• Learn more about our volunteer programs by visiting Where We Work.

 

    • Then fill out an Inquiry Form. An ASTEP staff member will contact you to guide you through the application process.

 

 

  • Complete a General Volunteer Training session. Then receive your volunteer placement and be on your way to changing lives through the arts!

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Check out our current volunteer needs:

+ Join our team of volunteer artists for ASTEP on STAGE! in New York City

+ Volunteer with ASTEP’s new partnership with Teach for India in Pune, India 

+ Volunteer at Shanti Bhavan Children’s Project in Bangalore, India 

+ Volunteer with ASTEP at Project CREO in Quito, Ecuador 

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“Working with ASTEP is truly invaluable—the feeling you get when you know you are simultaneously doing what you love while being able to help and inspire others is one that has only strengthened my connection to my art and my connection to the world.” — Renee Richard, Emerson College

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ASTEP Child Protection Policy ]

As a child-focused organization, ASTEP creates circumstances in which children and adults regularly come into contact with each other. To that end, our policy is intended to guide the organization and individuals associated with it (volunteers, staff members, board members, interns, partners, and others, hereafter referred to as associates) on appropriate interactions with children. The goal of this policy is to promote the safety and well-being of children participating in ASTEP programs and activities and to provide clear guidance to ASTEP associates on safer ways of working with children. We have a responsibility to promote the protection and safety of children while they are in contact with staff. A child or minor is defined as a person under 18 years of age.

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Volunteer with ASTEP! Current openings!

 

Check out our current volunteer needs:

+ Two dancers needed to join our Refugee Youth Summer Academy in NYC

+ A variety of artists needed at our Art-in-Action summer camp in South Florida


ASTEP is always looking for dedicated and passionate artists who want to use the arts to transform children’s lives. There are many ways for you to get involved!

So that you’re prepared, follow these simple steps:

  • Learn more about our volunteer programs by visiting Where We Work.
  • Then fill out an Inquiry Form. An ASTEP staff member will contact you to guide you through the application process.
  • When you’re ready, fill out our Volunteer Application and interview with a Program Director.
  • Complete a General Volunteer Training session. Then receive your volunteer placement and be on your way to changing lives through the arts!




“Working with ASTEP is truly invaluable—the feeling you get when you know you are simultaneously doing what you love while being able to help and inspire others is one that has only strengthened my connection to my art and my connection to the world.” — Renee Richard, Emerson College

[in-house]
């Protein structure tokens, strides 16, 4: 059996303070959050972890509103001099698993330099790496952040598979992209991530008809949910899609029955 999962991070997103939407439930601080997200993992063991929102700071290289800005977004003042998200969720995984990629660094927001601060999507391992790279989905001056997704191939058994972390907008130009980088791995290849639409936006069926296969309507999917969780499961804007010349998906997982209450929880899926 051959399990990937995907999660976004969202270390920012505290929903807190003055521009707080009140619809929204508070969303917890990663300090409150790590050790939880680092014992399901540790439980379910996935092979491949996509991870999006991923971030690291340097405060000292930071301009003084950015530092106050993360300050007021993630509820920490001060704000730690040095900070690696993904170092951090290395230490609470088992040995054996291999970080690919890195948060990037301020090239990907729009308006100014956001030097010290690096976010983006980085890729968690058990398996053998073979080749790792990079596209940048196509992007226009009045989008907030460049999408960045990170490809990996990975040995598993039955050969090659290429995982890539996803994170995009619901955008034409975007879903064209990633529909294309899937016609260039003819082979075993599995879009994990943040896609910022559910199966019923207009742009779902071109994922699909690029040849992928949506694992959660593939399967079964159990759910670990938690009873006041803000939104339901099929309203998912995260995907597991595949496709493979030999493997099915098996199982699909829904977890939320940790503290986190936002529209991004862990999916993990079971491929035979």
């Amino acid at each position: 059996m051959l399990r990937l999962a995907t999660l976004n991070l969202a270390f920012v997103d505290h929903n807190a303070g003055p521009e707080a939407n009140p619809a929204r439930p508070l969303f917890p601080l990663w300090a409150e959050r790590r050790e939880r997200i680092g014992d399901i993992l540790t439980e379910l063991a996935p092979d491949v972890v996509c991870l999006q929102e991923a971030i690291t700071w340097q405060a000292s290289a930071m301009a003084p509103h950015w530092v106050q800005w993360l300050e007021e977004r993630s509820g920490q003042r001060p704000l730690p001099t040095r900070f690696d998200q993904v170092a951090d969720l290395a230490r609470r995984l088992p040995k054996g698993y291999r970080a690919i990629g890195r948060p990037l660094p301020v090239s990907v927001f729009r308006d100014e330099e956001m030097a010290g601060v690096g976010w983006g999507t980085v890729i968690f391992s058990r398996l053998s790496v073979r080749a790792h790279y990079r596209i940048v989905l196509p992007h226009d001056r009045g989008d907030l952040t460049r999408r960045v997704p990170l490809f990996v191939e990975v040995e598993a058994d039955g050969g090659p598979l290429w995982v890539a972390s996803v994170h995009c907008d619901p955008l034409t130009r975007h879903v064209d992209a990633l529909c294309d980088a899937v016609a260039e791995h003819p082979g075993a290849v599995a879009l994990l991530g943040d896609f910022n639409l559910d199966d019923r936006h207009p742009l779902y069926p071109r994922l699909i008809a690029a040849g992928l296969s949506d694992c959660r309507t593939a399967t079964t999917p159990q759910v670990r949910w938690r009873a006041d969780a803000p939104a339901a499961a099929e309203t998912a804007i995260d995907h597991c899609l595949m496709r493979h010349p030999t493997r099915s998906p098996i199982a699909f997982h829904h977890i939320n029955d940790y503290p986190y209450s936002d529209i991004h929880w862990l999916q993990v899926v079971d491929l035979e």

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ASTEP Child Protection Policy ]

As a child-focused organization, ASTEP creates circumstances in which children and adults regularly come into contact with each other. To that end, our policy is intended to guide the organization and individuals associated with it (volunteers, staff members, board members, interns, partners, and others, hereafter referred to as associates) on appropriate interactions with children. The goal of this policy is to promote the safety and well-being of children participating in ASTEP programs and activities and to provide clear guidance to ASTEP associates on safer ways of working with children. We have a responsibility to promote the protection and safety of children while they are in contact with staff. A child or minor is defined as a person under 18 years of age.
 
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Children’s book proceeds to benefit ASTEP — great gift idea!

Congratulations to ASTEP Supporter, Karina Medina, who recently published her first children’s book! Karina works with us through our Creative Arts at PS199 program, and her book, which focuses on a child  forced to leave his home and then emigrates to NYC, was inspired through her experiences working with the same population of immigrant/refugee children that we work with. It’s beautifully written and illustrated, and the story is being used in our after-school classes to engage our students in discussing their own journeys to the U.S.

The book launch is scheduled for May 5, 2013 at The Museum of Tolerance New York from 11:30am-1:30pm, free admission.

Proceeds from the sale of the book will go to support ASTEP — thank you, Karina, for your tireless support of the children we work with at PS199 in Queens!

The eBook version is available for sale on Amazon and Barnes & Noble. Print version is available through the Xlibris.

We encourage you to buy a copy — a great gift idea for the young ones in your life!